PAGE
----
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require 'rack/chunked'

module ActionController #:nodoc:
  # Allows views to be streamed back to the client as they are rendered.
  #
  # The default way Rails renders views is by first rendering the template
  # and then the layout. The response is sent to the client after the whole
  # template is rendered, all queries are made, and the layout is processed.
  #
  # Streaming inverts the rendering flow by rendering the layout first and
  # streaming each part of the layout as they are processed. This allows the
  # header of the HTML (which is usually in the layout) to be streamed back
  # to client very quickly, allowing JavaScripts and stylesheets to be loaded
  # earlier than usual.
  #
  # This approach was introduced in Rails 3.1 and is still improving. Several
  # Rack middlewares may not work and you need to be careful when streaming.
  # Those points are going to be addressed soon.
  #
  # In order to use streaming, you will need to use a Ruby version that
  # supports fibers (fibers are supported since version 1.9.2 of the main
  # Ruby implementation).
  #
  # Streaming can be added to a given template easily, all you need to do is
  # to pass the :stream option.
  #
  # class PostsController
  # def index
  # @posts = Post.all
  # render stream: true
  # end
  # end
  #
  # == When to use streaming
  #
  # Streaming may be considered to be overkill for lightweight actions like
  # +new+ or +edit+. The real benefit of streaming is on expensive actions
  # that, for example, do a lot of queries on the database.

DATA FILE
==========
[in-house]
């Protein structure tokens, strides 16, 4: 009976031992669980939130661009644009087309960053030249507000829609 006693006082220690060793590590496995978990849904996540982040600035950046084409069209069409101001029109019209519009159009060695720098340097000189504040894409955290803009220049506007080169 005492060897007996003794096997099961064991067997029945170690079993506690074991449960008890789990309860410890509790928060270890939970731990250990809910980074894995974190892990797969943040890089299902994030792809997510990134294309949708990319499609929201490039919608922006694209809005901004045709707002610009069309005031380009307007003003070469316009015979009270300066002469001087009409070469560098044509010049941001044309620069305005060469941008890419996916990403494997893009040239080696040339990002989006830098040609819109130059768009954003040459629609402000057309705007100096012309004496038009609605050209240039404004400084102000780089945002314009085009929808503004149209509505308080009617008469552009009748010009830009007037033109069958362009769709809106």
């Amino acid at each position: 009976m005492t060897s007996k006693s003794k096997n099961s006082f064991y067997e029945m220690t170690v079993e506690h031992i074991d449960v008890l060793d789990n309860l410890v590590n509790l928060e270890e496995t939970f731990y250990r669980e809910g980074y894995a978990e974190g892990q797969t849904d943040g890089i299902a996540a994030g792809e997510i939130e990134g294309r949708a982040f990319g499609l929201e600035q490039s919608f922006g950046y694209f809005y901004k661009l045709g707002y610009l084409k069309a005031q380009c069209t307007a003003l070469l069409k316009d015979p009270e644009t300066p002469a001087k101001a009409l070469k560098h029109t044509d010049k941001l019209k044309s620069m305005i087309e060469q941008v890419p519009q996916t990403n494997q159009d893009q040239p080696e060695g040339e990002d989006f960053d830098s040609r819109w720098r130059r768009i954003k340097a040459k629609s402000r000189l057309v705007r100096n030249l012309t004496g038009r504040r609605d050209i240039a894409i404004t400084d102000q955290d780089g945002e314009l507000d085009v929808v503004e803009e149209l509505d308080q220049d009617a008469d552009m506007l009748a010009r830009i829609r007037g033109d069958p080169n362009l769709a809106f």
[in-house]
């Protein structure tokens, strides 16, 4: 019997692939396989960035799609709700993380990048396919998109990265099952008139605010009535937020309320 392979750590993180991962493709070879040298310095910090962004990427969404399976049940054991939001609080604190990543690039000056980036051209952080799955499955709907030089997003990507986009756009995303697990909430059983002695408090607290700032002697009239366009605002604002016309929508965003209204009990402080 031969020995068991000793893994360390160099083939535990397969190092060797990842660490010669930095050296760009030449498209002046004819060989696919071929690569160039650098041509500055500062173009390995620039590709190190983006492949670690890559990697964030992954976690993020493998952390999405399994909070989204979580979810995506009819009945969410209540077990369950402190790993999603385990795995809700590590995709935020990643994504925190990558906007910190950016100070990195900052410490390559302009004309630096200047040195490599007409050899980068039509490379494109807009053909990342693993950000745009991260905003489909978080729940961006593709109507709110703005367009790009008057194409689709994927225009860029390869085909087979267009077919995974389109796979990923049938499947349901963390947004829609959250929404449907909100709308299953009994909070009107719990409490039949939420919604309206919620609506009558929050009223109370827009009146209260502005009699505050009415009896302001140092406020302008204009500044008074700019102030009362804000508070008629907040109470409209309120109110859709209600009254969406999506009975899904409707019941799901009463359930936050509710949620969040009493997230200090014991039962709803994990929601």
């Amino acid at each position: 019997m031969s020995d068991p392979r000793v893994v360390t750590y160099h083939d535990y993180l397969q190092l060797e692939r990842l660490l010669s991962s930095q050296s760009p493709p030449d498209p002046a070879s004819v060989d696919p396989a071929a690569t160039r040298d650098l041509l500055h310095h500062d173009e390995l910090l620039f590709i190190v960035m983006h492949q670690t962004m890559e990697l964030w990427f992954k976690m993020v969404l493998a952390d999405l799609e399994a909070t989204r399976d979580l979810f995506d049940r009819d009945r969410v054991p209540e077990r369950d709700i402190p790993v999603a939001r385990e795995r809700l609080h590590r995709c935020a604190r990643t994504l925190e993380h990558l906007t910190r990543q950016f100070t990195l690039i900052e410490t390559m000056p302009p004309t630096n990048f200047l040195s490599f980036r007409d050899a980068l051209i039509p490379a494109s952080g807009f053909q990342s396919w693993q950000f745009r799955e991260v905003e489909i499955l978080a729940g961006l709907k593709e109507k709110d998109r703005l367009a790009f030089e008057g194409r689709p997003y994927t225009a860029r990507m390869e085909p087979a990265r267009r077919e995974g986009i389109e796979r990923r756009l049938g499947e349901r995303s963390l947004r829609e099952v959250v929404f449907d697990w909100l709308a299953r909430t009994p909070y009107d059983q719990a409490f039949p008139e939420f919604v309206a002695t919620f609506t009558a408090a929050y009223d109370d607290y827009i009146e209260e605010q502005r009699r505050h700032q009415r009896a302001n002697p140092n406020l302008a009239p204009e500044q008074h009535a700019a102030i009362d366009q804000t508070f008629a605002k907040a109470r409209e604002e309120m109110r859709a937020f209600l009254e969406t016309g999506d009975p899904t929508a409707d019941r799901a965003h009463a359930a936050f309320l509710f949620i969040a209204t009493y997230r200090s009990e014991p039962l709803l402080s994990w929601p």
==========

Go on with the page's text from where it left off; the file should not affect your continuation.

#
  # In such actions, you want to delay queries execution as much as you can.
  # For example, imagine the following +dashboard+ action:
  #
  # def dashboard
  # @posts = Post.all
  # @pages = Page.all
  # @articles = Article.all
  # end
  #
  # Most of the queries here are happening in the controller. In order to benefit
  # from streaming you would want to rewrite it as:
  #
  # def dashboard
  # # Allow lazy execution of the queries
  # @posts = Post.all
  # @pages = Page.all
  # @articles = Article.all
  # render stream: true
  # end
  #
  # Notice that :stream only works with templates. Rendering :json
  # or :xml with :stream won't work.
  #
  # == Communication between layout and template
  #
  # When streaming, rendering happens top-down instead of inside-out.
  # Rails starts with the layout, and the template is rendered later,
  # when its +yield+ is reached.
  #
  # This means that, if your application currently relies on instance
  # variables set in the template to be used in the layout, they won't
  # work once you move to streaming. The proper way to communicate
  # between layout and template, regardless of whether you use streaming
  # or not, is by using +content_for+, +provide+ and +yield+.
  #
  # Take a simple example where the layout expects the template to tell
  # which title to use:
  #
  # <html>
  # <head><title><%= yield :title %></title></head>
  # <body><%= yield %></body>
  # </html>
  #
  # You would use +content_for+ in your template to specify the title:
  #
  # <%= content_for :title, "Main" %>
  # Hello
  #
  # And the final result would be:
  #
  # <html>
  # <head><title>Main</title></head>
  # <body>Hello</body>
  # </html>
  #
  # However, if +content_for+ is called several times, the final result
  # would have all calls concatenated. For instance, if we have the following
  # template:
  #
  # <%= content_for :title, "Main" %>
  # Hello
  # <%= content_for :title, " page" %>
  #
  # The final result would be:
  #
  # <html>
  # <head><title>Main page</title></head>
  # <body>Hello</body>
  # </html>
  #
  # This means that, if you have <code>yield :title</code> in your layout
  # and you want to use streaming, you would have to render the whole template